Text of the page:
Unschooling Philosophy Children are natural learners A fundamental premise of unschooling is that curiosity is innate and that children want to learn. From this an argument can be made that institutionalizing children in a so-called "one size fits all" or "factory model" school is an inefficient use of the children's time, because it requires each child to learn a specific subject matter in a particular manner, at a particular pace, and at a specific time regardless of that individual's present or future needs, interests, goals, or any pre-existing knowledge he or she might have about the topic. Many unschoolers believe that opportunities for valuable hands-on, community-based, spontaneous, and real-world experiences are missed when educational opportunities are limited to, or dominated by, those inside a school building. Learning Styles People vary in their "learning styles", that is, how they acquire new information. Developmental differences Essential body of knowledge
Canadian Unschooler Unschooling "Read a little, try a little, wait a while, watch." People learn by playing, thinking and amazing themselves. They learn while they're laughing at something surprising, and they learn while they're wondering "What the heck is this!?" My favorite and oldest discussion group is called AlwaysLearning, where the principles underlying unschooling are the topic. On facebook, my less favorite but busier discussion: Radical Unschooling Info If unschooling can't work in the real world, nothing at all can. Grover and the Everything in the Whole Wide World Museum. I've removed the link I had because used copies on Amazon are listed way too high. The way adults tend to learn things is the way people best learn—by asking questions, looking things up, trying things out, and getting help when it's needed. Regional groups, lists and resources (by language, nation, state, religious or special focus) THIS PAGE IS OLD for a webpage.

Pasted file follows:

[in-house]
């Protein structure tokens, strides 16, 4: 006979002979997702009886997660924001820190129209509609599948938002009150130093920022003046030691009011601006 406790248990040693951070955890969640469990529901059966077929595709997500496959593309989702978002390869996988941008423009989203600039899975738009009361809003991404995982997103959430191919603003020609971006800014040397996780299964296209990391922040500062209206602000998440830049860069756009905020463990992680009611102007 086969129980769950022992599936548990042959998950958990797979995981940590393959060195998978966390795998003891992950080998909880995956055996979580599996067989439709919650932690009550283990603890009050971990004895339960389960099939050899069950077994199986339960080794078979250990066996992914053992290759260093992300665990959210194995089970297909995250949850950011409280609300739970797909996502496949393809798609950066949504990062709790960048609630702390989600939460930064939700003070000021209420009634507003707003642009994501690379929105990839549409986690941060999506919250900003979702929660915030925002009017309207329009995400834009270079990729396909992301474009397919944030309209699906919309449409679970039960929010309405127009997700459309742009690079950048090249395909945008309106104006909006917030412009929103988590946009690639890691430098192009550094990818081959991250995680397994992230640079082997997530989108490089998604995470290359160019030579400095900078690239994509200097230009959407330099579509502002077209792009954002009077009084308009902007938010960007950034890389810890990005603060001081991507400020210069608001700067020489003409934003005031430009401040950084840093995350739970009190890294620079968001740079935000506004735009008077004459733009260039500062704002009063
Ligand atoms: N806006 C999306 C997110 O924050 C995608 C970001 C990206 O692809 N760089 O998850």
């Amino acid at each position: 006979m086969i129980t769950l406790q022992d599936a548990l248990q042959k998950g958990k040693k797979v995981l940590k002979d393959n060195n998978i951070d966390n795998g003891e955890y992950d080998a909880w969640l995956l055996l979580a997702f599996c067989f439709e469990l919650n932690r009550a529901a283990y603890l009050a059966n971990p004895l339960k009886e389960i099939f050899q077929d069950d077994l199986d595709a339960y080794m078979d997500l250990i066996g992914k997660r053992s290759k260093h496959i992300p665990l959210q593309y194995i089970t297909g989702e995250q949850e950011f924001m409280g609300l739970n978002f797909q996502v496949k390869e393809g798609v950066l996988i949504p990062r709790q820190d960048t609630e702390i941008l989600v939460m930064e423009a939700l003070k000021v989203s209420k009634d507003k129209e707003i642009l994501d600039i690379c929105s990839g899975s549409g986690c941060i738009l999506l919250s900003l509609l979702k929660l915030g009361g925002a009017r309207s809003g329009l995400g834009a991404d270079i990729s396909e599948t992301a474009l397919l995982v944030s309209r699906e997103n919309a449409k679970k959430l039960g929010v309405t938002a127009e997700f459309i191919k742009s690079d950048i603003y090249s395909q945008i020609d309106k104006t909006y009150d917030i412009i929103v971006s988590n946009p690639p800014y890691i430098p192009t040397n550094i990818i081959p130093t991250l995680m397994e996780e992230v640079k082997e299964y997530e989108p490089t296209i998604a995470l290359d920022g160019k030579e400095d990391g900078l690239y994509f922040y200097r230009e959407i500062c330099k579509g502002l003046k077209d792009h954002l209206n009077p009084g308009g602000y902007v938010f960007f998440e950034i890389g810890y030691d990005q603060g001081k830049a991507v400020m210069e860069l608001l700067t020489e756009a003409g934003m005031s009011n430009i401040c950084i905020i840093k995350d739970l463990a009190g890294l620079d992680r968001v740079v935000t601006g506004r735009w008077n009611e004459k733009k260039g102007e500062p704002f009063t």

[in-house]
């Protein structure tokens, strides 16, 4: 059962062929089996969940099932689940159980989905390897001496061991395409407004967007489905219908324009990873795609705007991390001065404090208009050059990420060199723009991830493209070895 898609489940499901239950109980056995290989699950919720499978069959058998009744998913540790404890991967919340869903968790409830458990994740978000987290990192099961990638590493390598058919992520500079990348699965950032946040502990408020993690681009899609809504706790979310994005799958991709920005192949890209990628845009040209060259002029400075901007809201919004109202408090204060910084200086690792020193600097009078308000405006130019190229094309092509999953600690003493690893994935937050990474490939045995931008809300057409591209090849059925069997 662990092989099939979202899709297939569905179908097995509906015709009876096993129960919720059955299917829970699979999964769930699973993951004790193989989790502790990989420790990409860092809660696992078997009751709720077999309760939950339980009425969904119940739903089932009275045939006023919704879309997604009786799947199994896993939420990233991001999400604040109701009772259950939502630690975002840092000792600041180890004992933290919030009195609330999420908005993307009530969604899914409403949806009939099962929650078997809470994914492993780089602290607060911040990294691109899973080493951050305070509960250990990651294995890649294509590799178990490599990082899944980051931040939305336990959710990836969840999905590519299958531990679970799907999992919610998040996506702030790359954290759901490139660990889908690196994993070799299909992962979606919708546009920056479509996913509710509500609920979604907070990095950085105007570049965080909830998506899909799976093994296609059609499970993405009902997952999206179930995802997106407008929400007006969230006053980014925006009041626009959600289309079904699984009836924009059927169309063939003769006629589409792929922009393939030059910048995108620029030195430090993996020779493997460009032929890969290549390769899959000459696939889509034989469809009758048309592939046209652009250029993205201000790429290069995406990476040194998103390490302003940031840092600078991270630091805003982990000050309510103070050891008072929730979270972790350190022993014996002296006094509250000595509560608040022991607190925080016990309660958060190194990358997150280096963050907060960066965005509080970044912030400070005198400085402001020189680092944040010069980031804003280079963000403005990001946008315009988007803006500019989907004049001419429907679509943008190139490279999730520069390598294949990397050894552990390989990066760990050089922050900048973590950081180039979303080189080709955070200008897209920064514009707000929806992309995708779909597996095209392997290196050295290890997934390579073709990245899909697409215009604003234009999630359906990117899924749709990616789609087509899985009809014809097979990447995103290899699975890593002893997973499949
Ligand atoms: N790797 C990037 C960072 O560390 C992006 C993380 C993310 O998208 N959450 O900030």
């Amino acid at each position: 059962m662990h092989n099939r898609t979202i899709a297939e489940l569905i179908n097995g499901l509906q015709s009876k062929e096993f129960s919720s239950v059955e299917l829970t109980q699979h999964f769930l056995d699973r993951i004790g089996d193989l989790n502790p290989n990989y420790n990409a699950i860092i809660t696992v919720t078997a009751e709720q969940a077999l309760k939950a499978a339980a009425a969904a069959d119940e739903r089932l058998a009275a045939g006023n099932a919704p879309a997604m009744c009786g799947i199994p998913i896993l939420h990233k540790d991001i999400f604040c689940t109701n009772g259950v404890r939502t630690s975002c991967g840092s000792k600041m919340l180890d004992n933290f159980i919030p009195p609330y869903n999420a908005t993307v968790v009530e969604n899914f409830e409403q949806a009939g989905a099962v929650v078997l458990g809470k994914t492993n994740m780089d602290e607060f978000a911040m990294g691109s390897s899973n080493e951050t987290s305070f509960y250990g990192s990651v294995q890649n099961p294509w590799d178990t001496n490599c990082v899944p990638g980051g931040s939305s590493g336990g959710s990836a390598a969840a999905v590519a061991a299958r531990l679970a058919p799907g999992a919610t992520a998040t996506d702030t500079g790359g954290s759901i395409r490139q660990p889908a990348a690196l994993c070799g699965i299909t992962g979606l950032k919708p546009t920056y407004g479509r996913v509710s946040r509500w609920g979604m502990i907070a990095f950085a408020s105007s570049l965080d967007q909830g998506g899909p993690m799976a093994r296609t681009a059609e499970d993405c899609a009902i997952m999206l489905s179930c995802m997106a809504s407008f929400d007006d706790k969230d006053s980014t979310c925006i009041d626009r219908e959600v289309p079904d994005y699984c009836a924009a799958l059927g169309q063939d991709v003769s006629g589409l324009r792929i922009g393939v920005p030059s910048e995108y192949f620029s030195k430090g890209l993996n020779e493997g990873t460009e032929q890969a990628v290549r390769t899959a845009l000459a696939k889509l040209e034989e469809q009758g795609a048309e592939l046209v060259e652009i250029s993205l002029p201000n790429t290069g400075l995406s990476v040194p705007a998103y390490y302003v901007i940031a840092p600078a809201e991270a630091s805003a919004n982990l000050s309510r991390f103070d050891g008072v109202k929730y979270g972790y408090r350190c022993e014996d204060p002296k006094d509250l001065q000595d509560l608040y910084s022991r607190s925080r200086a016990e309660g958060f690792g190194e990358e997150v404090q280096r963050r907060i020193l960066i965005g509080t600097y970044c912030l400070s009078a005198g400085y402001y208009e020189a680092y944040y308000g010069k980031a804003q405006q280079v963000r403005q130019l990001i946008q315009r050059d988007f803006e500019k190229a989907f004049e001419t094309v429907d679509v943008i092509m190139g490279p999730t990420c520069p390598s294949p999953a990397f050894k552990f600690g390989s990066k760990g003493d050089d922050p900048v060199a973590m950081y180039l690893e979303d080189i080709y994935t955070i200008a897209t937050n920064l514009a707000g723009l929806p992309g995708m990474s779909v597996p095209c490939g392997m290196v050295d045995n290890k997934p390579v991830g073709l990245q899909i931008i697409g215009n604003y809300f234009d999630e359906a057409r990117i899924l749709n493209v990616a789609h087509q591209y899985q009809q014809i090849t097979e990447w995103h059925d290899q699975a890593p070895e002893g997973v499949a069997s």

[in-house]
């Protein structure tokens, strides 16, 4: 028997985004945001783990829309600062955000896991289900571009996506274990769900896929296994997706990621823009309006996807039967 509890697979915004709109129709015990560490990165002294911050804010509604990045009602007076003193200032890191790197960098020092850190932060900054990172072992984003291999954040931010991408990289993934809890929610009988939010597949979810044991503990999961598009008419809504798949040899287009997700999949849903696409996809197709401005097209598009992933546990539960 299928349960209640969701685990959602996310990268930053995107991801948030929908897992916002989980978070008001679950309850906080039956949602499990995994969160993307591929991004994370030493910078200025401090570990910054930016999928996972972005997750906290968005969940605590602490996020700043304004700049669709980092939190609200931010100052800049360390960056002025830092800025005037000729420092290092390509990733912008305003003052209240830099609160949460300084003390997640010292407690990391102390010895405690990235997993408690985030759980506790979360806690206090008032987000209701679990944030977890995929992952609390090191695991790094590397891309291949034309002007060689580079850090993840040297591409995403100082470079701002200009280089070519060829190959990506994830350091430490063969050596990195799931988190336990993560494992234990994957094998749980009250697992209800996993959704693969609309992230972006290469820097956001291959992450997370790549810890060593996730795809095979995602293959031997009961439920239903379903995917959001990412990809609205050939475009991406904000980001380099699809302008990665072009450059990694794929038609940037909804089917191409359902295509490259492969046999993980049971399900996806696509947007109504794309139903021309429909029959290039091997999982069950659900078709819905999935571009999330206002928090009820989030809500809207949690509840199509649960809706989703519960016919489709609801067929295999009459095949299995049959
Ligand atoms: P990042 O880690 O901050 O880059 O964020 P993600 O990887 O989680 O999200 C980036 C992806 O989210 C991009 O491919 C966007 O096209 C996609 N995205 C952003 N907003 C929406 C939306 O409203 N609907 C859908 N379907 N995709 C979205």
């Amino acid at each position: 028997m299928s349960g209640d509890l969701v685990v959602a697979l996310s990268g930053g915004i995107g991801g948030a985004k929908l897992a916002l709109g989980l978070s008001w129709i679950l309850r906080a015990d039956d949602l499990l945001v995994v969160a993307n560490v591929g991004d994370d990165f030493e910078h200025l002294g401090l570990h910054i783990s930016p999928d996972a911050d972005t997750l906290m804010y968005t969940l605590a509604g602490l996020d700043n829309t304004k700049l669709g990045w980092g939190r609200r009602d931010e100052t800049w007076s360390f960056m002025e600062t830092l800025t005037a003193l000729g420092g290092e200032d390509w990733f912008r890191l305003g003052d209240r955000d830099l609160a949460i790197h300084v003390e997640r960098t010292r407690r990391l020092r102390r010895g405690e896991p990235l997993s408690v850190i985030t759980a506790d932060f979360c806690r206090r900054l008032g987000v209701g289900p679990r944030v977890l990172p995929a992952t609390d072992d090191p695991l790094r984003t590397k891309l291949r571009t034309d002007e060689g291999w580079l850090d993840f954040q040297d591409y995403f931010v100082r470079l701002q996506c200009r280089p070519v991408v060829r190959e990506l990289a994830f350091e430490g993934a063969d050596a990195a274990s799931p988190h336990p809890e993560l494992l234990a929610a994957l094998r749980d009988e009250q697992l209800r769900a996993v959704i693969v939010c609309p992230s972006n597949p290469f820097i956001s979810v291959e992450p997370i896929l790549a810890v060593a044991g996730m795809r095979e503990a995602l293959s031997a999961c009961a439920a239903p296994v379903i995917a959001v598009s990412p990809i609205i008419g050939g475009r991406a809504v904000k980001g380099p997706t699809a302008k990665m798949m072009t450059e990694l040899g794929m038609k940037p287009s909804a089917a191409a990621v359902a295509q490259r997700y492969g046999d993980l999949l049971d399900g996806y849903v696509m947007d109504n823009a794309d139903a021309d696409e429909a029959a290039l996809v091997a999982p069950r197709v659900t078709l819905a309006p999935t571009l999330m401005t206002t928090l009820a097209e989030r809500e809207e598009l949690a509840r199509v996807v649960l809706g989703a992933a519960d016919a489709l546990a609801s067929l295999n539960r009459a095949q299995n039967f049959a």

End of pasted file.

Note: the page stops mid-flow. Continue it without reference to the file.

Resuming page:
Family Unschoolers Network - Unschooling Support The Beginner’s Guide to Unschooling Post written by Leo Babauta. There’s nothing I get asked about more as a parent than unschooling, and nothing I recommend more to other parents. It’s an educational philosophy that provides for more freedom than any other learning method, and prepares kids for an uncertain and rapidly changing future better than anything else I know. My wife and I unschool four of our kids, and have been for several years. And yet, as powerful as I believe unschooling to be, I’ve never written about it, because the truth is, I certainly don’t have all the answers. No one does. The beauty of unschooling is in the search for the answers. But I’m getting ahead of myself: what is unschooling? What is Unschooling? First, it’s a form of homeschooling. However, this is how I describe it — in contrast to school: Let me emphasize that for a minute: in unschooling, life itself is learning. This is how I learn as a self-employed writer, as an entrepreneur, as a parent. Why Unschool? More reasons to unschool: More Reading
Unschoolery Alternative education Alternative education, also known as non-traditional education or educational alternative, includes a number of approaches to teaching and learning separate from that offered by mainstream or traditional education. Educational alternatives are rooted in a number of philosophies differing from those of mainstream education. Although some alternatives have political, scholarly or philosophical orientations, others were begun by informal associations of teachers and students dissatisfied with some aspects of mainstream education. Terminology Alternative education refers to education which does not conform to a conventional standard. Origins Alternative education presupposes a tradition to which the "alternative" is opposed. Respect for the personBalanceDecentralization of authorityNoninterference among the political, economic, and cultural spheres of societyA holistic worldview In the United States School choice Alternative school Dropout prevention